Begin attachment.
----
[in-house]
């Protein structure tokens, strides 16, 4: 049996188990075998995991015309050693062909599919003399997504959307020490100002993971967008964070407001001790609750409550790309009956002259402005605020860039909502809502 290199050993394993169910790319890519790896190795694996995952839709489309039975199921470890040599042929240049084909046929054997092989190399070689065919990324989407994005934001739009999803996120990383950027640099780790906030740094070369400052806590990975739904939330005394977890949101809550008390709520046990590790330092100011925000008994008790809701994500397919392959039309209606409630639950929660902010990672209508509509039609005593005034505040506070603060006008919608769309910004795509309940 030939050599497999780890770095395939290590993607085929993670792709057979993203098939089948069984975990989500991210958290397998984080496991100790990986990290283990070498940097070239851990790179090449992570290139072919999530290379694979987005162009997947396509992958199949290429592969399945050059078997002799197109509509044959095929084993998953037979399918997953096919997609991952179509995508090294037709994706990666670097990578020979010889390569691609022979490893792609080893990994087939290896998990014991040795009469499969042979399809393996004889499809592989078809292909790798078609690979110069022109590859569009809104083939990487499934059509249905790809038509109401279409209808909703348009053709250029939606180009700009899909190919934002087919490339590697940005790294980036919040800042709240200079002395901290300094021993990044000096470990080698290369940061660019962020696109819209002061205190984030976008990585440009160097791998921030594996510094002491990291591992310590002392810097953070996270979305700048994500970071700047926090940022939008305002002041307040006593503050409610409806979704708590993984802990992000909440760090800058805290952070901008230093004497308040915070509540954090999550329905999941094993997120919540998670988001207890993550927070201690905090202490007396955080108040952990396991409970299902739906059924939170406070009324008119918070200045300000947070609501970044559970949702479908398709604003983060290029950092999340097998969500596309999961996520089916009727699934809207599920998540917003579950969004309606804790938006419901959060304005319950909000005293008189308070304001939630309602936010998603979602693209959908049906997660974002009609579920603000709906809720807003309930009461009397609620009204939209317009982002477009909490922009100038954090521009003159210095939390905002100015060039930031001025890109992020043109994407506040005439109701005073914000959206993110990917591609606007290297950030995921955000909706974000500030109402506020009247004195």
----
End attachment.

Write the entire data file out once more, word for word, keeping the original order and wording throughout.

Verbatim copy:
[in-house]
């Protein structure tokens, strides 16, 4: 049996188990075998995991015309050693062909599919003399997504959307020490100002993971967008964070407001001790609750409550790309009956002259402005605020860039909502809502 290199050993394993169910790319890519790896190795694996995952839709489309039975199921470890040599042929240049084909046929054997092989190399070689065919990324989407994005934001739009999803996120990383950027640099780790906030740094070369400052806590990975739904939330005394977890949101809550008390709520046990590790330092100011925000008994008790809701994500397919392959039309209606409630639950929660902010990672209508509509039609005593005034505040506070603060006008919608769309910004795509309940 030939050599497999780890770095395939290590993607085929993670792709057979993203098939089948069984975990989500991210958290397998984080496991100790990986990290283990070498940097070239851990790179090449992570290139072919999530290379694979987005162009997947396509992958199949290429592969399945050059078997002799197109509509044959095929084993998953037979399918997953096919997609991952179509995508090294037709994706990666670097990578020979010889390569691609022979490893792609080893990994087939290896998990014991040795009469499969042979399809393996004889499809592989078809292909790798078609690979110069022109590859569009809104083939990487499934059509249905790809038509109401279409209808909703348009053709250029939606180009700009899909190919934002087919490339590697940005790294980036919040800042709240200079002395901290300094021993990044000096470990080698290369940061660019962020696109819209002061205190984030976008990585440009160097791998921030594996510094002491990291591992310590002392810097953070996270979305700048994500970071700047926090940022939008305002002041307040006593503050409610409806979704708590993984802990992000909440760090800058805290952070901008230093004497308040915070509540954090999550329905999941094993997120919540998670988001207890993550927070201690905090202490007396955080108040952990396991409970299902739906059924939170406070009324008119918070200045300000947070609501970044559970949702479908398709604003983060290029950092999340097998969500596309999961996520089916009727699934809207599920998540917003579950969004309606804790938006419901959060304005319950909000005293008189308070304001939630309602936010998603979602693209959908049906997660974002009609579920603000709906809720807003309930009461009397609620009204939209317009982002477009909490922009100038954090521009003159210095939390905002100015060039930031001025890109992020043109994407506040005439109701005073914000959206993110990917591609606007290297950030995921955000909706974000500030109402506020009247004195």